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THE JOURNAL

“You could have been more subtle.” Christian was holding his wife’s journal in his hands. He handed it to her. “Why did you do this? Why leaving this wide open on my desk?”

            Lisa shrugged her shoulders.

            “Because you don’t listen to me.”

            “You’re saying that since the day we met.”

            “Well, I was hoping you would change in time.”

            Pressing both eyes with the thumb and middle finger, Christian pulled a bench and sat down by the washing machine.

            “What is it that you want to tell me?”

            “Please, don’t be sadistic. It’s all written. Don’t make me telling you.”

            “I think I’m entitled to an explanation, then.”

            “Don’t do this to me, Chris. This is already hard enough.”

            “At least tell what do you want from me.”

            “That’s up to you to decide, don’t you think?” The glass of orange juice slipped away from her hand and blasted on the floor. Christian fetched the paper roll to start cleaning. She was paralyzed, looking at him, by her feet. “I had to do it. I tried to warn you several times, Chris, but you wouldn’t listen. You just didn’t care.”

            “You know I bloody care, Lisa. There’s no one in the world I care as much.”

            “If only your words matched your actions!”

            Christian rose his head to face her eyes.

            “Did your words match your actions, Lisa?”

            “Of course they did! That is why I wanted you to read them.”

            “And you still can’t say them to me.”

            “Why are you insisting on that? Just make a decision! Stop torturing me like this.”

            “What do you think you’re doing to me, Lisa?”

            “What?!”

            “Why did you want me to read it?”

            “I told you. It’s too hard for me, Chris!”

            “Why not writing a note, instead of exposing your journal, like that?”

            “A note? Why writing you a note if it’s all in there?”

            With all his energy, Christian ended cleaning the floor and started brooming the glass.

            “I don’t believe this,” he muttered.

            “I don’t believe this either,” Lisa replied.

            The broom flew across the kitchen towards the open window. Someone screamed outside but Christian didn’t listen. He was yelling to his wife:

            “I don’t rape souls! I don’t rape souls, Lisa!”

            She stared at him, before looking down to the unread journal in her hands. He bursted out of the house.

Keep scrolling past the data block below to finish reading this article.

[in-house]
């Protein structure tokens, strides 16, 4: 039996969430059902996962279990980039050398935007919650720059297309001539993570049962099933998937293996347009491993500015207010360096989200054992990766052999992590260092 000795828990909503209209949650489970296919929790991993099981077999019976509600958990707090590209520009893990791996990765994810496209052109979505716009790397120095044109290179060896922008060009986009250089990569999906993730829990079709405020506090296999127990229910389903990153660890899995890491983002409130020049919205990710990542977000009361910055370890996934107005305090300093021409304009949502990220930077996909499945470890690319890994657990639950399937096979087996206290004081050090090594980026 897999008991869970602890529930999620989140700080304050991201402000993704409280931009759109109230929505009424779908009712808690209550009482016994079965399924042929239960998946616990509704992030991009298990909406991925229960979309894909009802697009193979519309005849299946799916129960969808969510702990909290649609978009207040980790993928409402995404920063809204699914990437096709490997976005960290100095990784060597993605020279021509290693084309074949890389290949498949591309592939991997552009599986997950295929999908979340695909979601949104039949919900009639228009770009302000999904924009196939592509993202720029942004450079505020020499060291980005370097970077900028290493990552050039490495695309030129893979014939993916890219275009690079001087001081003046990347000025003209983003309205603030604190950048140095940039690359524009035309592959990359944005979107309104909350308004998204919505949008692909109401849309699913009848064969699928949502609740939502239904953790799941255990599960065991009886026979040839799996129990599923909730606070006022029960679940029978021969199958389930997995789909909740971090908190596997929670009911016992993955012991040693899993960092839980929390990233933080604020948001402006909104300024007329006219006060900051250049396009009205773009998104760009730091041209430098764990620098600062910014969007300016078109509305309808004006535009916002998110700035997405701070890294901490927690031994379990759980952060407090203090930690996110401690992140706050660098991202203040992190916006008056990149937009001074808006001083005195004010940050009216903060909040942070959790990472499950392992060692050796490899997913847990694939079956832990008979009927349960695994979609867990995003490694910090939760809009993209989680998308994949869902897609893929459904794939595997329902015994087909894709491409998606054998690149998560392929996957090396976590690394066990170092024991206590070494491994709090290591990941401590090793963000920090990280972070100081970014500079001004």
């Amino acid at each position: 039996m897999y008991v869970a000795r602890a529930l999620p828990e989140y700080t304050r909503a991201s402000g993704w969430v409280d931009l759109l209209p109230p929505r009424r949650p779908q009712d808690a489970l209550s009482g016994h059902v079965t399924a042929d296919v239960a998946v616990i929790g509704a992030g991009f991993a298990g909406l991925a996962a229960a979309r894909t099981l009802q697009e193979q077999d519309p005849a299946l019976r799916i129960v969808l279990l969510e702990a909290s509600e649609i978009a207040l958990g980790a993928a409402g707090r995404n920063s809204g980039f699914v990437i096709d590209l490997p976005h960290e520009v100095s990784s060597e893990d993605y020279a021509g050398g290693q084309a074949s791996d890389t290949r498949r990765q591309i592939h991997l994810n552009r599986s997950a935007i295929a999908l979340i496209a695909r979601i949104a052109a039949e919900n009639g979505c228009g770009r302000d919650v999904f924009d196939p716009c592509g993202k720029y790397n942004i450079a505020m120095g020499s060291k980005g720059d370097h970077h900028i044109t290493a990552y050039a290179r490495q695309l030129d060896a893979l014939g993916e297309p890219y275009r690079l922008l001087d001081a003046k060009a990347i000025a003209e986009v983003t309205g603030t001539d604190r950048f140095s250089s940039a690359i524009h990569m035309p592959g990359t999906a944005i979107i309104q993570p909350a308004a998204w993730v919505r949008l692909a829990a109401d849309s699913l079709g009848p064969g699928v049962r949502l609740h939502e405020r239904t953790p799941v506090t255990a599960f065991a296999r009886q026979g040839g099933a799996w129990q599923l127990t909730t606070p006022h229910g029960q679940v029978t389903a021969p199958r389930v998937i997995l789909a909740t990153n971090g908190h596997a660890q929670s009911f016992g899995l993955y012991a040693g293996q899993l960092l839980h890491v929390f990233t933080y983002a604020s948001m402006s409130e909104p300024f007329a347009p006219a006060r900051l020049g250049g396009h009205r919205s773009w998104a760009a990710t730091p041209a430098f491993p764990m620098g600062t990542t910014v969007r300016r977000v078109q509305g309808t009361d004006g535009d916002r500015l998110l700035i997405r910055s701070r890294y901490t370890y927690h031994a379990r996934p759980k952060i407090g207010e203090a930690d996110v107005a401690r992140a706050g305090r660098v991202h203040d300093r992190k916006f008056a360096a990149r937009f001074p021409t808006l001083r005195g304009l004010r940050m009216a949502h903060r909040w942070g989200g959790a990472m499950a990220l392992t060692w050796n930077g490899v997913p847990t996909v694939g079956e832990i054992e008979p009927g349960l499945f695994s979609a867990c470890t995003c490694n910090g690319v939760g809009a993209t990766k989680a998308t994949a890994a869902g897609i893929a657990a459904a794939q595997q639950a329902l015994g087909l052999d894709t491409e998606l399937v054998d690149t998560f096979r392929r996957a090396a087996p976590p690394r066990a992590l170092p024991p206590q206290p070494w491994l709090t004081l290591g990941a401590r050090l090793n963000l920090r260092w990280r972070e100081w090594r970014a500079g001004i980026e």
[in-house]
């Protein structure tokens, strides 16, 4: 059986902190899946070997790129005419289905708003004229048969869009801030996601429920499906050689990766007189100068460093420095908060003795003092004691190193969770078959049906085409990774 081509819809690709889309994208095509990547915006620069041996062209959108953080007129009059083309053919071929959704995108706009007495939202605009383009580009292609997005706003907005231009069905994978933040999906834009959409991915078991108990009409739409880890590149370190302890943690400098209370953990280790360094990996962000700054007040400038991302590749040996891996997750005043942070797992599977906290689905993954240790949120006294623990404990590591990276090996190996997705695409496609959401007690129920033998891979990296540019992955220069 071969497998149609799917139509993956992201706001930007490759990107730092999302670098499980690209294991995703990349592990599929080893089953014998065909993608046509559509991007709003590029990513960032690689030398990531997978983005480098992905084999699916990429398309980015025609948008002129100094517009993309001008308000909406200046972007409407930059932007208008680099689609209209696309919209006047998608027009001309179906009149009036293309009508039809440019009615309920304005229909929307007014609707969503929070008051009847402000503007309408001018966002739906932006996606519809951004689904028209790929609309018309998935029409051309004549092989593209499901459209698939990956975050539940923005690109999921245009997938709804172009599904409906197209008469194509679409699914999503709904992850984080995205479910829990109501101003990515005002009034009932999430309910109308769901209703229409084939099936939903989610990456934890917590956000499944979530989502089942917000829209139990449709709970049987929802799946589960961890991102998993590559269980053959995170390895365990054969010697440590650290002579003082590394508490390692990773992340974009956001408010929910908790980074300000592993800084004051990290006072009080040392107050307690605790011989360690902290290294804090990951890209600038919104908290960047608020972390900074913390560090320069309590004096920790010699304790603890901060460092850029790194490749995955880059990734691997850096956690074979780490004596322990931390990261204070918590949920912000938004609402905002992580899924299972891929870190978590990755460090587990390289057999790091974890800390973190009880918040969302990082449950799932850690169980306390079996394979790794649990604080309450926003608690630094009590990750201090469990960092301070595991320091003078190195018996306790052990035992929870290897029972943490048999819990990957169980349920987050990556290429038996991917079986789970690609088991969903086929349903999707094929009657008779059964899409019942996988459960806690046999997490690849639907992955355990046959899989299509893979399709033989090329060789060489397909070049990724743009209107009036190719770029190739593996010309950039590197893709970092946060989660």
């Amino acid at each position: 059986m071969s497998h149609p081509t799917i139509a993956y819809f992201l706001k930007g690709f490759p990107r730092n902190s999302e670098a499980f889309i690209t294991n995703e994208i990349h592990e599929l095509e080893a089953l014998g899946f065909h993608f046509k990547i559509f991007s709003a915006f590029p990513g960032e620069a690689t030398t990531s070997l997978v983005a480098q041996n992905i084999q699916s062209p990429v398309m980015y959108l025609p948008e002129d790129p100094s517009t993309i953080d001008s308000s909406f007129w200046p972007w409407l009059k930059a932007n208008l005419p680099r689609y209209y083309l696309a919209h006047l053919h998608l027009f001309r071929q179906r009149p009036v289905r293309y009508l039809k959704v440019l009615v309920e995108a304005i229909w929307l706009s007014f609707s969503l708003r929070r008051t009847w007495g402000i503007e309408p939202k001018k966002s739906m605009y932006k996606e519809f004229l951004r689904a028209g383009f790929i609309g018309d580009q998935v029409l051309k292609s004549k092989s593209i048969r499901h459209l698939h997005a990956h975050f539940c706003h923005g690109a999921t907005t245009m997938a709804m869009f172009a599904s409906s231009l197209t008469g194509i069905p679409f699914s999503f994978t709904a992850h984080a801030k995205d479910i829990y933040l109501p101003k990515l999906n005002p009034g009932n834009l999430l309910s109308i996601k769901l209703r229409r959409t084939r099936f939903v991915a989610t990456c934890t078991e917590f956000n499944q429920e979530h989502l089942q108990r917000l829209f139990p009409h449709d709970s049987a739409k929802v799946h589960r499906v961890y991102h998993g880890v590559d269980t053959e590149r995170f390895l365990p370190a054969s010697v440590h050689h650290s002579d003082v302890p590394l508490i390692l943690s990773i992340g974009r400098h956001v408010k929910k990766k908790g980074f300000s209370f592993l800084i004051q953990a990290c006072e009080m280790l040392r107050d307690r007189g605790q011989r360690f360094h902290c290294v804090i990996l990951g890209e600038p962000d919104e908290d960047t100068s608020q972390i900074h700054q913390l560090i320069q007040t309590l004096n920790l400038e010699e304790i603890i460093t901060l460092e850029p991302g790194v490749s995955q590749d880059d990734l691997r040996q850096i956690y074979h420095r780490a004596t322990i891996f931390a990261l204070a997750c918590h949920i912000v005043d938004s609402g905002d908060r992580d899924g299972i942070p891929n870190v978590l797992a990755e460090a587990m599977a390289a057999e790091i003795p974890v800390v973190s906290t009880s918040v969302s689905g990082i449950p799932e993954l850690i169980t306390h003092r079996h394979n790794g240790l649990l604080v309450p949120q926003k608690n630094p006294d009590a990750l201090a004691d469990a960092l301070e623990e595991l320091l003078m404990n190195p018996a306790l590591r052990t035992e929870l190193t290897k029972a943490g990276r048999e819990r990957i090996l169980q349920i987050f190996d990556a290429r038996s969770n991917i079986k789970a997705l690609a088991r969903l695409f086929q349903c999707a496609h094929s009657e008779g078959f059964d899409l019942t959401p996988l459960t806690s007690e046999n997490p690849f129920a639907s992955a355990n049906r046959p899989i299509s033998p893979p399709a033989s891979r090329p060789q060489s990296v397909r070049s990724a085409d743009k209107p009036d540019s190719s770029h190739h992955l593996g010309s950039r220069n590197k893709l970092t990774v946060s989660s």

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COUPLES AND PSYCHOLOGICAL WAR

Paradise and hell are in the same place. Quite frequently, paradise is an expectation and hell is the final result. The striking evidence of this is on the dynamics of couple relationships.

Hell takes the form of psychological war. Couples inflict upon each other severe violence right from the start.

The first aggression is the romantic narrative. Though ethic values are fundamental, most dos and do nots are absurd and doomed to failure. The denial of this absurdity and the commitment to fantasies makes aggression kicking in rather soon.

To avoid war, couples must understand without prejudice the basic elements that make them a couple in the first place. These elements are behaviors towards one another they must guaranty at all costs: 1) provide emotional support and safety; 2) provide sex. That’s it. More than this is selfishness.

Number 1) is prone to highly abused interpretations, so it’s best to make this clear: provision of emotional support and safety can never be made at the expense of one’s identity, character, personality, vocation and all other components that are unique to an individual. People are who they are and that must be respected. Demanding change or improvement is extreme violence.

There’s one fundamental rule in all kinds of human relations among adults: each person must do it’s best to become autonomous and independent, that is, to avoid being a burden. Most couples take the provision of emotional support and safety as the enthusiastic offer of services and availability. Worse, they take offense when the companion makes no offers or refuses to provide such services. This is pure manipulation, venom, psychological war with chemical weapons.

A couple is a consensual connection between two distinct individuals who commit to make each other happy. This happiness relies on emotional support and safety and on sex. Unrealistic and selfish demands make happiness impossible. This goal has no room for illusions about rights and duties. It’s up to each individual to evaluate realistically how much satisfaction can enjoy and provide when taking this commitment, instead of blaming the companion for what is missing.